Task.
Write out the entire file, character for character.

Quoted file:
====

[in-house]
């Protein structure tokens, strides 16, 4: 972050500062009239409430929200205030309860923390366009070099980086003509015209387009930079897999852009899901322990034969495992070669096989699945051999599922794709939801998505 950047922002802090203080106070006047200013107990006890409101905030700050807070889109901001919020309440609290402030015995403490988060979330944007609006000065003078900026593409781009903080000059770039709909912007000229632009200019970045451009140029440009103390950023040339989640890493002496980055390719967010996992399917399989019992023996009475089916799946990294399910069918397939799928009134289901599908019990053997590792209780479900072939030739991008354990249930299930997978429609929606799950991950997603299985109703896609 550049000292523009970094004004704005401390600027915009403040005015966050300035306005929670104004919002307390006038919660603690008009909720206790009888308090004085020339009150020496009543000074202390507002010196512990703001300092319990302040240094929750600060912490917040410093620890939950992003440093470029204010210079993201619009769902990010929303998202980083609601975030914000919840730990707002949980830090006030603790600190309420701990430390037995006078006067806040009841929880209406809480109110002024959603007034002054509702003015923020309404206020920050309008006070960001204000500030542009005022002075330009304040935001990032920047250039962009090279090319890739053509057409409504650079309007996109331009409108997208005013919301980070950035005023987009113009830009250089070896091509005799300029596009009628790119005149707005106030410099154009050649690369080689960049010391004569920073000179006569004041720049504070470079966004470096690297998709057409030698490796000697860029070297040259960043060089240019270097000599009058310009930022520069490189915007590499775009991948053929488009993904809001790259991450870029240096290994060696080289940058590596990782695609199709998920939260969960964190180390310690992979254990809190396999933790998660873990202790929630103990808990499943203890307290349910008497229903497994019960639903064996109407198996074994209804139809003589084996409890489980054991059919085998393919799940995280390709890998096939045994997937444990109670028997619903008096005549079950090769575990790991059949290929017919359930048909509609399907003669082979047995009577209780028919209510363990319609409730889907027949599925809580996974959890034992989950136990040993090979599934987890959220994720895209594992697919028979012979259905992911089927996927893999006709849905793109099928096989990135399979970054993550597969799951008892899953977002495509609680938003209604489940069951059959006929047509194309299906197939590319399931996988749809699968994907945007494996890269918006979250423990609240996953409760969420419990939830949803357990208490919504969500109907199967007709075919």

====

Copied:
[in-house]
């Protein structure tokens, strides 16, 4: 972050500062009239409430929200205030309860923390366009070099980086003509015209387009930079897999852009899901322990034969495992070669096989699945051999599922794709939801998505 950047922002802090203080106070006047200013107990006890409101905030700050807070889109901001919020309440609290402030015995403490988060979330944007609006000065003078900026593409781009903080000059770039709909912007000229632009200019970045451009140029440009103390950023040339989640890493002496980055390719967010996992399917399989019992023996009475089916799946990294399910069918397939799928009134289901599908019990053997590792209780479900072939030739991008354990249930299930997978429609929606799950991950997603299985109703896609 550049000292523009970094004004704005401390600027915009403040005015966050300035306005929670104004919002307390006038919660603690008009909720206790009888308090004085020339009150020496009543000074202390507002010196512990703001300092319990302040240094929750600060912490917040410093620890939950992003440093470029204010210079993201619009769902990010929303998202980083609601975030914000919840730990707002949980830090006030603790600190309420701990430390037995006078006067806040009841929880209406809480109110002024959603007034002054509702003015923020309404206020920050309008006070960001204000500030542009005022002075330009304040935001990032920047250039962009090279090319890739053509057409409504650079309007996109331009409108997208005013919301980070950035005023987009113009830009250089070896091509005799300029596009009628790119005149707005106030410099154009050649690369080689960049010391004569920073000179006569004041720049504070470079966004470096690297998709057409030698490796000697860029070297040259960043060089240019270097000599009058310009930022520069490189915007590499775009991948053929488009993904809001790259991450870029240096290994060696080289940058590596990782695609199709998920939260969960964190180390310690992979254990809190396999933790998660873990202790929630103990808990499943203890307290349910008497229903497994019960639903064996109407198996074994209804139809003589084996409890489980054991059919085998393919799940995280390709890998096939045994997937444990109670028997619903008096005549079950090769575990790991059949290929017919359930048909509609399907003669082979047995009577209780028919209510363990319609409730889907027949599925809580996974959890034992989950136990040993090979599934987890959220994720895209594992697919028979012979259905992911089927996927893999006709849905793109099928096989990135399979970054993550597969799951008892899953977002495509609680938003209604489940069951059959006929047509194309299906197939590319399931996988749809699968994907945007494996890269918006979250423990609240996953409760969420419990939830949803357990208490919504969500109907199967007709075919």